“Our soulmate is the one who makes life come to life.”—Richard Bach

Jonah’s white, wrinkled button-down shirt and navy-blue pants hang on the laundry room door, the only space in the house with its original paint color. It’s also the only room upstairs without a window and has wallpaper trim depicting a line of clothing hung in a field, blowing in a breeze. 

I am looking around for a dress shirt for Jonah, without stains and perhaps with long enough sleeves to reach his wrists, two hard to come by traits at the end of a school year in which he has been stretching out like a sapling. Often when I wake him, raising the sky-blue blinds, I notice his legs sprawled out across his sheets and wonder how long his new bed will last.

In the closet he shares with Adrian, the shelves are lined with old, snow boots and a basket filled with soccer cleats and water shoes in every size imaginable. There is a drawing Jonah made when he first began creating images of the human form, taped and hanging from a shelf. It’s a self-portrait and reminds me of how children come here knowing exactly how powerful and how perfectly-beautiful they are. The body of the figure is a large, vertical oval filled up with a series of colorful shapes, all integrated, like a stained-glass window. It’s as if he was pointing out the magnitude of his inner-world, the vast interior of us all. He also happens to have drawn himself with a wide smile and crazy hair. His limbs are rectangular, a seeming afterthought to what he views as the center of himself, the important part where he is bright and complete.

The drawing falls occasionally and when I find it on the floor, I either prop it back up on the shelf or go looking for tape to make it more secure.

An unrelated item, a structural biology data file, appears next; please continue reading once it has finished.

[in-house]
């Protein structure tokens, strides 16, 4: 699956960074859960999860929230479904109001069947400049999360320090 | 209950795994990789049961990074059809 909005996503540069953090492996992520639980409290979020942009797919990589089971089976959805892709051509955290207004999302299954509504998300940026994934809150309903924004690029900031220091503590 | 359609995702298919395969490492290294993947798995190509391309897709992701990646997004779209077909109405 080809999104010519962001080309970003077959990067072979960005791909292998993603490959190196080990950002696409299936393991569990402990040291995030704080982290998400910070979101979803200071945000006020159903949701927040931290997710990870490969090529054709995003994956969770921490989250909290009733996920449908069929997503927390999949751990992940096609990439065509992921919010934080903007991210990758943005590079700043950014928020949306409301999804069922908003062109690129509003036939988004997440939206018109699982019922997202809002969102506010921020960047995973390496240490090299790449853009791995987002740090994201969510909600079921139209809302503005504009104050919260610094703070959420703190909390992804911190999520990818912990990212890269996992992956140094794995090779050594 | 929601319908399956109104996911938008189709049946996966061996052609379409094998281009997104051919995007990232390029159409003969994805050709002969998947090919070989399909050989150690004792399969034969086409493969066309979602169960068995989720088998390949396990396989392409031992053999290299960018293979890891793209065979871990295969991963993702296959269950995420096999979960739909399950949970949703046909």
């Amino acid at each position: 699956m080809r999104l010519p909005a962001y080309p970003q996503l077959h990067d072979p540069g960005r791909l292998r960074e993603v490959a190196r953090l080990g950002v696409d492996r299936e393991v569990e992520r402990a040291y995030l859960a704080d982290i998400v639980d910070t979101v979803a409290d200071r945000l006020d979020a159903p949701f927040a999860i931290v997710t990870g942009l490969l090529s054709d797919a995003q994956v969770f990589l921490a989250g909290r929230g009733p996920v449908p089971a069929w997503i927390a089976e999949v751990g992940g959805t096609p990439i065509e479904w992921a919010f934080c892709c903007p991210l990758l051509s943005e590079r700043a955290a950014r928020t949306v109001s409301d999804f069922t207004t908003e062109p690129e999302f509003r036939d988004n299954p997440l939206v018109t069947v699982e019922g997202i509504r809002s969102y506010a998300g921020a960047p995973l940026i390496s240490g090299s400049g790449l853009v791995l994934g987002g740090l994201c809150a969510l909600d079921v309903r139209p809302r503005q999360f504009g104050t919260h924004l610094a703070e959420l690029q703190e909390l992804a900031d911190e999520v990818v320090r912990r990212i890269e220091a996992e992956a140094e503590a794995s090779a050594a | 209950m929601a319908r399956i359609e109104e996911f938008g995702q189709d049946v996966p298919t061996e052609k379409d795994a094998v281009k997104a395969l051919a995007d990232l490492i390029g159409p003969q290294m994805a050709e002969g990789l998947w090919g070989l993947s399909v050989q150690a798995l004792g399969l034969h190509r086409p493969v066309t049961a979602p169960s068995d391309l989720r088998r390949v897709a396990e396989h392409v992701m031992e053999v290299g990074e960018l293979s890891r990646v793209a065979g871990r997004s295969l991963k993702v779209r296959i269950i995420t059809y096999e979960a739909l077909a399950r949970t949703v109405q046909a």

There is a second closet in what is now a study with a wall-to-wall, window seat for reading and a large, sliding wooden door. I still hang a few of Jonah’s clothing in there. Discovering a couple of options, I finally decide on long-sleeves given the cold air that comes draping down the Maine coastline with the setting sun, like a damp blanket.

The two closets are connected by a (secret) passageway that has provided endless entertainment and intrigue to children visiting our home. Sometimes I’ll listen from downstairs as a pack of kids go running and crawling between the doors and the narrow opening on the far side of the closet. When I hear one of the doors slam with excitement, I wait for a cry to follow—fingers inadvertently caught. I don’t remember this ever, actually, happening. Just a fear of mine that it might.

I think about leaving the ironing for afterschool and before the concert but decide to get it out of the way. Filled with uncertainty, my mind has been scattered in this blur of weeks, gone by like a subliminal-flash on a movie screen. The tactile experience of household exertion gives weight to my wandering thoughts, tying my drifting energy down like a balloon connected with a slip-knot at my wrist.

Adrian chooses seats for us in the front row where folding chairs are lined up in the auditorium. We settle in not more than five feet from the stage and near a row of steps where Jonah’s class will later stand, clapping out extraordinary rhythms, singing in rounds. We will somehow, magically, be lined-up. Mother and son, face-to-face, in a way we could not have planned. 

For now, looking up at the stage, chairs and music stands are set up in two, arching rows on either side of each other with the violins on the left facing the cellos on the right, forming a semi-circle. The room fills up quickly and the lights are dimmed. Adrian is vibrating with excitement next to me, chatting with a friend. I lean toward him, reminding him not to talk during the concert. Jonah walks onto the stage with his classmates and sits to my left, in the second chair in the second row. Unless I contort my body, I cannot see his face when he is seated. I can see his high-water, navy-blue pants and grey sneakers—new but already shabby. I never seem to prioritize the purchase of dress shoes and take comfort in the fact that the color, at least, is neutral. 

Just before the start of the concert, my friend, an oncologist, rushes in and sits in the seat behind me. I can almost feel my ponytail begin to burn, as if under a spotlight, as if his presence alone portends my future hair-loss. I won’t find out until the following morning about my test-results and my doctor’s ardent recommendation for chemotherapy. I will wish I never knew about the option of freezing my scalp as a means of preserving my hair.